Status Change from ‘Suicide’ to ‘Undetermined’ Prompts FBI Review of Black Teens Hanging Death

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Heeding calls from a Seattle civil rights group, the FBI is reviewing the death of a young Black Muslim man after the manner of his demise was changed to the unusual classification of “undetermined.”

However, the agency’s Seattle office told KIRO7 in a statement that it will do so “with consideration of federal law. If warranted, we may conduct further investigation. A review does not necessarily result in the opening of an investigation.”

The body of Ben Keita, 18, was discovered hanging from a tree near his Lake Stevens, Wash., home on Jan. 9. Local police assured KIRO7 that they thoroughly investigated the case before reportedly closing it in February, but Keita’s family believes more needs to be done, noting four co-workers who were not interviewed initially.

In a statement to the New York Daily News, Lake Stevens authorities refuted reports that the case is closed and said they are waiting for crime lab results on the investigation.

Keita’s father, Ibrahima Keita, told the press his son was upbeat ahead of his Nov. 26 disappearance.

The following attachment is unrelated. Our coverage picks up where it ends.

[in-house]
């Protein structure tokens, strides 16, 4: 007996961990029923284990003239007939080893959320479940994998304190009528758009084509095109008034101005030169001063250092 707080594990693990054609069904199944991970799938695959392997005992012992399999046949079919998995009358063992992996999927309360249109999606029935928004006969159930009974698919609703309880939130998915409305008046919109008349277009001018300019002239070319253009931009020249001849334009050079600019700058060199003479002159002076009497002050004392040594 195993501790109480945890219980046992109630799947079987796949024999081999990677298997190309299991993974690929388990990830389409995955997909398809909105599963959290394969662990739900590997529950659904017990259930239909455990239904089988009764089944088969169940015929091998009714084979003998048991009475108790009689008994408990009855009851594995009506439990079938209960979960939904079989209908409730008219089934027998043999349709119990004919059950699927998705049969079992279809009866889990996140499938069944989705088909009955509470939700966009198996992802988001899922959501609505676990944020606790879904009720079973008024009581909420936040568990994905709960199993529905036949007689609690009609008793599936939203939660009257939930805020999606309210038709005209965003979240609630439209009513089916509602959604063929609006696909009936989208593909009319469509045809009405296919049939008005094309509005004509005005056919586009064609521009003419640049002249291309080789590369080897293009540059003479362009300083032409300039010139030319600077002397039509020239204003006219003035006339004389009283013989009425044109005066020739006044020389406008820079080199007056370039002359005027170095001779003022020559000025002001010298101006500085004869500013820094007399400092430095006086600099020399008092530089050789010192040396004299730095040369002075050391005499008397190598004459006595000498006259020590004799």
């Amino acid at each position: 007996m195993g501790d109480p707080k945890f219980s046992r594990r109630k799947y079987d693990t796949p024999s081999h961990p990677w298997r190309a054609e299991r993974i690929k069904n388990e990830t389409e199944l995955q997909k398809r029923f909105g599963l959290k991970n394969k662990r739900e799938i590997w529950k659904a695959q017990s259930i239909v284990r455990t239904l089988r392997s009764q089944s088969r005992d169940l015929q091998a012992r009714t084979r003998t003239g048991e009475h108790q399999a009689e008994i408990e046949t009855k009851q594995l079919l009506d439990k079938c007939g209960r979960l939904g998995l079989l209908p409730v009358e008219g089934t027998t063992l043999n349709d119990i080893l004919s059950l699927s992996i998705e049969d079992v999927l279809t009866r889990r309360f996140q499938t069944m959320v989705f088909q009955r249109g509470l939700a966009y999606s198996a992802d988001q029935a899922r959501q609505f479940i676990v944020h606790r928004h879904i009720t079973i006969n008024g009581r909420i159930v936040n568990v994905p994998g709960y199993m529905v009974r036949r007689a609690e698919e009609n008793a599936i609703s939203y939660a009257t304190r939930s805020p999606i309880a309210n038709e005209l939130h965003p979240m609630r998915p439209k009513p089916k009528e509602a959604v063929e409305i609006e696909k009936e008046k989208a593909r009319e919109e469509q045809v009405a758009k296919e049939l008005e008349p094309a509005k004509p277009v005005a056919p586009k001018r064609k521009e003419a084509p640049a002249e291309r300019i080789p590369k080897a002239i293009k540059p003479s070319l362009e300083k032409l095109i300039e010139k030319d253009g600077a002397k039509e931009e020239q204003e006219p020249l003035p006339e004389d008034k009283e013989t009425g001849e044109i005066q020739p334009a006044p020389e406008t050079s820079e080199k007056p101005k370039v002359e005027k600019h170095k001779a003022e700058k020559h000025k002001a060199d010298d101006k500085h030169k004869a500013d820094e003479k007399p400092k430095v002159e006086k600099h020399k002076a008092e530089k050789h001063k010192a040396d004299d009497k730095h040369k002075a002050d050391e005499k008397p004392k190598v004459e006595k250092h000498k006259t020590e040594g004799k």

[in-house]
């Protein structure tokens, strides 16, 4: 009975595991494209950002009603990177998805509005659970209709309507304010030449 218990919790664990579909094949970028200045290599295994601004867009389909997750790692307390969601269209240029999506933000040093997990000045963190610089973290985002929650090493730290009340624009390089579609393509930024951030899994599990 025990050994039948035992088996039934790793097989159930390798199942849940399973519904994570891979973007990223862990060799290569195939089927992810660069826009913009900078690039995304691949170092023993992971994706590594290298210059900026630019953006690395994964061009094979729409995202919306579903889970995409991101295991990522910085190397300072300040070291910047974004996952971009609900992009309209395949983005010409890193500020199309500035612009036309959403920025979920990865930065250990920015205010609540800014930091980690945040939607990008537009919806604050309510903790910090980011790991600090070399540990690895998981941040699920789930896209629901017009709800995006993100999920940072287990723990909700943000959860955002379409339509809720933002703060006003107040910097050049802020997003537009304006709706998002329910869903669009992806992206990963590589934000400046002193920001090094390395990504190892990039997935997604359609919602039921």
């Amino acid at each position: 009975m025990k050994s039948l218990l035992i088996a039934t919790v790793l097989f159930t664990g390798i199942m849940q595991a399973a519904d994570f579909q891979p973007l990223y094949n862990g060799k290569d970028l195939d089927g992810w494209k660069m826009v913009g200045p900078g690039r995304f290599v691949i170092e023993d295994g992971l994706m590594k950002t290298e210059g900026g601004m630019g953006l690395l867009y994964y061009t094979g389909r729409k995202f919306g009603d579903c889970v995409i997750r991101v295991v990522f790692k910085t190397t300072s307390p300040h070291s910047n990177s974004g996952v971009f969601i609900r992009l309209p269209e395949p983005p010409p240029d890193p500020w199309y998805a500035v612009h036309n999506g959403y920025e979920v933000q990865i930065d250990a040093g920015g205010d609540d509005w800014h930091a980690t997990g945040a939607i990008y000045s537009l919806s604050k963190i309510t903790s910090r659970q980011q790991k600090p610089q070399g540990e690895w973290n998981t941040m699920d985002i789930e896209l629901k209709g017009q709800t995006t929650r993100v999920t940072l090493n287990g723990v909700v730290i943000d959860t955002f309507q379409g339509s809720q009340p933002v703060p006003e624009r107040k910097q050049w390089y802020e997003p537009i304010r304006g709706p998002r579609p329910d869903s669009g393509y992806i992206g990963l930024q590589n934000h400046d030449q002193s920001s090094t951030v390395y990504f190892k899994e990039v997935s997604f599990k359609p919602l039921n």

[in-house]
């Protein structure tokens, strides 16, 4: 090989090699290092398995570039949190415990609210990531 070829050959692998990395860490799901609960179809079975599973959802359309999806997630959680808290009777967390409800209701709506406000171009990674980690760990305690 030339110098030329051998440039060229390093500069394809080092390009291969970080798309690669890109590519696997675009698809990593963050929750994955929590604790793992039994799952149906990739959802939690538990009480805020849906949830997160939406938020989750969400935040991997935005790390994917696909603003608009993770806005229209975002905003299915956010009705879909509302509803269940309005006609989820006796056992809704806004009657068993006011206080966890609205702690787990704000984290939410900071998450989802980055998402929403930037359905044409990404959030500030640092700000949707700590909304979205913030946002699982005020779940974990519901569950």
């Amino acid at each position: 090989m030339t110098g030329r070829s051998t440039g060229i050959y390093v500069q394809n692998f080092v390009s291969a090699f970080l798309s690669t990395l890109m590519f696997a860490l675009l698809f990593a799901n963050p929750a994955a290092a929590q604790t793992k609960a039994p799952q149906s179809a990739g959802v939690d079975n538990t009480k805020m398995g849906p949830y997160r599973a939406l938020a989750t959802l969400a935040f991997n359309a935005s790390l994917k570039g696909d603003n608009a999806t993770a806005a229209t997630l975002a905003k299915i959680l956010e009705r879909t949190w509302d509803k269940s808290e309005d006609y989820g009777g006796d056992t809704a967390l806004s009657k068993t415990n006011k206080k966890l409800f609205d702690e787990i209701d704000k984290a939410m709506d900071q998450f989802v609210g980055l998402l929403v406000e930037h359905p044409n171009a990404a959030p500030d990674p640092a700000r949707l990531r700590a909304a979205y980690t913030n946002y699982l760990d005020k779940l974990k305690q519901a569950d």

“No history of depression, anxiety, any psychological breakdown at all, so he was a very … happy young man,” Ibrahima Keita says.

When Ben Keita’s body was found, no other injuries were observed, leading the medical examiner to conclude his death was a suicide, KIRO7 reported. Facing pressure from the family, the examiner changed his cause of death to “undetermined,” citing two reasons for the switch in the report. One is a K-9 search in the same area weeks earlier did not locate the man’s body and the other is the rope used to hang Ben Keita was strung 50 feet off the ground, which is unusual. That caused an alliance headed by the Washington Chapter of the Council on American-Islamic Relations to ask for an FBI investigation.

Rev. Kele Brown, of Seattle’s Plymouth Congregational Church, says the group is “careful not to rush to judgment.”

“Historically, lynchings were often deemed quickly as suicides without the benefit of thorough inquiry,” she says.

The FBI’s Seattle office told KIRO7 in a statement that it will review Ben Keita’s death “with consideration of federal law. If warranted, we may conduct further investigation. A review does not necessarily result in the opening of an investigation.”

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